THE GREENING OF AMERICA
Country-rocker Pat Green gets ready to spread his Texas-grown success across the nation, 'Wave on Wave'
It's early afternoon in Austin and Pat Green is multitasking like a pro. Shortly he'll be on his bus for a six-and-a-half-hour ride to a gig in the border town of McAllen, but right now he's taking care of the grocery shopping, talking on his cellphone and being accosted by a chocolate vendor -- all at once.
"You're Pat Green!" exclaims the salesman. "Come try my product!"
A boyish-looking 31, but already practically a legend in Texas, Pat is used to being recognized here in his adopted hometown. But lately he's been hearing "You're Pat Green!" all across the country.
"It's pretty funny, but it's happened everywhere," he chuckles modestly. "I've been recognized in Europe, New York, L.A. -- and at a truck stop in Alabama, when I was going to the bathroom!"
Pat's name recognition -- and the popularity of his distinctly Texan brand of rocked-out country -- has been growing steadily for the last eight years. In that time, he went from playing bars to selling over 200,000 copies of his six independent albums, mostly in the Lone Star State.
"The cool thing about Texas is that going to see live music is a part of life for people here," says Pat, who was inspired to perform after seeing troubadours like Robert Earl Keen and Jerry Jeff Walker while attending Texas Tech in Lubbock. "If I hadn't grown up in Texas, I'm certain I'd be doing something else with my life now."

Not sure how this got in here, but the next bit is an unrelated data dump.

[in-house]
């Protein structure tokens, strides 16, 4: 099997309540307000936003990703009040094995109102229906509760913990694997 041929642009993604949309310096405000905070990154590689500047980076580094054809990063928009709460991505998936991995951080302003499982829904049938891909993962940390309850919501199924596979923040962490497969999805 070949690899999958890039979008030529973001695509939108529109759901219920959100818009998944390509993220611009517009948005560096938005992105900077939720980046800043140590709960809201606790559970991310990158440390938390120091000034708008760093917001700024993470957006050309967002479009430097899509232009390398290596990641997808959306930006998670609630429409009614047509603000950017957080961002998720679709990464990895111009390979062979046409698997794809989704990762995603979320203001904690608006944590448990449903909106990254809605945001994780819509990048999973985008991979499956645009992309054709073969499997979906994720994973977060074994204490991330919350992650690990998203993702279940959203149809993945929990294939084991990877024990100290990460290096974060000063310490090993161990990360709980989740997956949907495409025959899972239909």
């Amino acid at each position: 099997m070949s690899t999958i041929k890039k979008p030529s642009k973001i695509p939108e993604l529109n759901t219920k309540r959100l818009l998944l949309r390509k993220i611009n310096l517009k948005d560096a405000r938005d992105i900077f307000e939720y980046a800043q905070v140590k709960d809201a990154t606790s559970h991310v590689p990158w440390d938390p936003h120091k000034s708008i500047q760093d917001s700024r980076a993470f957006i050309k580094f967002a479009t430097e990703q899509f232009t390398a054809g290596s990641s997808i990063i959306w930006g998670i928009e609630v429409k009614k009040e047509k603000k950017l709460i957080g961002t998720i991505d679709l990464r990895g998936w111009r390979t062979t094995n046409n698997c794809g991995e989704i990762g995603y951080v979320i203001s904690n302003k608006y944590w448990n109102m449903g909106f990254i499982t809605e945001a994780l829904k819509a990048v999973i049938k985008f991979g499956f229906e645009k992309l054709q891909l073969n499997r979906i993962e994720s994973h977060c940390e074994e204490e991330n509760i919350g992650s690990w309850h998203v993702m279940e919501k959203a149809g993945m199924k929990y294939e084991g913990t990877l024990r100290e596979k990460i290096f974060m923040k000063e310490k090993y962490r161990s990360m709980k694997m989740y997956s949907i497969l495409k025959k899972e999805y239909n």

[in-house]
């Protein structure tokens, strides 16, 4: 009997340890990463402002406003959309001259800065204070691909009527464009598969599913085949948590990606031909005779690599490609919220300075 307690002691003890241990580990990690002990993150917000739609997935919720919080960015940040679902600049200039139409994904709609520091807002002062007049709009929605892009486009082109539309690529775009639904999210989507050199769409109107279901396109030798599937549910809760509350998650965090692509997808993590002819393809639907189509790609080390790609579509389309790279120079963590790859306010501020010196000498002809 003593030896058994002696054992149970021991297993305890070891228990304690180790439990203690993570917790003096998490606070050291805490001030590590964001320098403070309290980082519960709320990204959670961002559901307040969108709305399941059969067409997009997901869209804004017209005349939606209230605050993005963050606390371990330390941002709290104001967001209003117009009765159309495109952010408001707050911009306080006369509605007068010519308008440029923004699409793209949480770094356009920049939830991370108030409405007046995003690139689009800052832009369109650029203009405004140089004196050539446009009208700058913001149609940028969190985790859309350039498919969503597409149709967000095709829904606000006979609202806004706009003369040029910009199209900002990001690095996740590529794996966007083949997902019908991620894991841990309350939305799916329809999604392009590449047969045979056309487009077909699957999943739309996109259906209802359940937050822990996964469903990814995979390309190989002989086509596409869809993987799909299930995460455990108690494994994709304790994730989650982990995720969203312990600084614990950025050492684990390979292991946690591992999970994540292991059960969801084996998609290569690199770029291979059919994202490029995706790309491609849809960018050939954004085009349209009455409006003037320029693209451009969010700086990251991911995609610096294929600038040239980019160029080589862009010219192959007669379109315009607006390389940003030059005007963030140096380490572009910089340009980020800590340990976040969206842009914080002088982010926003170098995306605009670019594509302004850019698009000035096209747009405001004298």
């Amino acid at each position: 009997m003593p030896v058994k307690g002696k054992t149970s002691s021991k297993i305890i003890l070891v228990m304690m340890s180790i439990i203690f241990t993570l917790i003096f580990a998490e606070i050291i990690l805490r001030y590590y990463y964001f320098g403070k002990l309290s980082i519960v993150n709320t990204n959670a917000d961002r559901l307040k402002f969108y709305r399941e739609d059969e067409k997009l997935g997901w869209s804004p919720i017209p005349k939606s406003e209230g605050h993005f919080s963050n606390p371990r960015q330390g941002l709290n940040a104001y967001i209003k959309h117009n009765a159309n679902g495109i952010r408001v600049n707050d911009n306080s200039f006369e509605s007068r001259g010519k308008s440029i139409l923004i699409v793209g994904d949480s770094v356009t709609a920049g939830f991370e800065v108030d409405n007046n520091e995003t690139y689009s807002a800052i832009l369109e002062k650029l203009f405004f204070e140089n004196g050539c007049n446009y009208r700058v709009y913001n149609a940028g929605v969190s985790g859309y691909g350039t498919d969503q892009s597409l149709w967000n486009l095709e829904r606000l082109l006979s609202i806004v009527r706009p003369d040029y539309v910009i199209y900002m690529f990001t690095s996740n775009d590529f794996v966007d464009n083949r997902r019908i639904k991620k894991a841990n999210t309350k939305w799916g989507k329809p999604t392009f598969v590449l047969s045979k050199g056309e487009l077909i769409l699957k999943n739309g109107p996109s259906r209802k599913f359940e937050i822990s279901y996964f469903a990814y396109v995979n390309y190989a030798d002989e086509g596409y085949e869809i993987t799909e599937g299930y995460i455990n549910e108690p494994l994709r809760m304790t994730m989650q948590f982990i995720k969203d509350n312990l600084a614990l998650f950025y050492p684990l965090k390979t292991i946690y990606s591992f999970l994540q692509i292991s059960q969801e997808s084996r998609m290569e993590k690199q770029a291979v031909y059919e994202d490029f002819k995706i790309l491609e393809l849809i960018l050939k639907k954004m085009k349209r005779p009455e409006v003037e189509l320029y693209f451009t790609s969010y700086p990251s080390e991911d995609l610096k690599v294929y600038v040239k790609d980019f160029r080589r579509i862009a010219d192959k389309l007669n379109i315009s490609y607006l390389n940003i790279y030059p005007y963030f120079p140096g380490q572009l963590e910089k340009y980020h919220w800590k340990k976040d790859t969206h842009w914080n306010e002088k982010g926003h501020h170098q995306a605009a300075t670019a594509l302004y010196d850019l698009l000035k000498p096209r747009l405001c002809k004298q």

Pat released his major-label debut two years ago, tasting Top 40 success with his song "Carry On." With his new CD, Wave on Wave, the San Antonio native stands poised to get even more attention.
At the moment, though, the floppy-haired singer/songwriter is less concerned with how well his new record sells than with the fact that his wife, Kori, is pregnant with their first child, due in October.
"It's just been a wonderful year," he says. "I firmly believe this record is the best work I have ever done, and the buzz I get from putting it out is almost the same buzz as having a child. It's just the best that life can get."
From this vantage point, it's easy for Pat to feel like he's taken the right path in life.
"I consider myself a very lucky person to have ended up in a position where I can do my own thing," he says. "I needed to go this way, and I'm glad I did."
-- Richard Skanse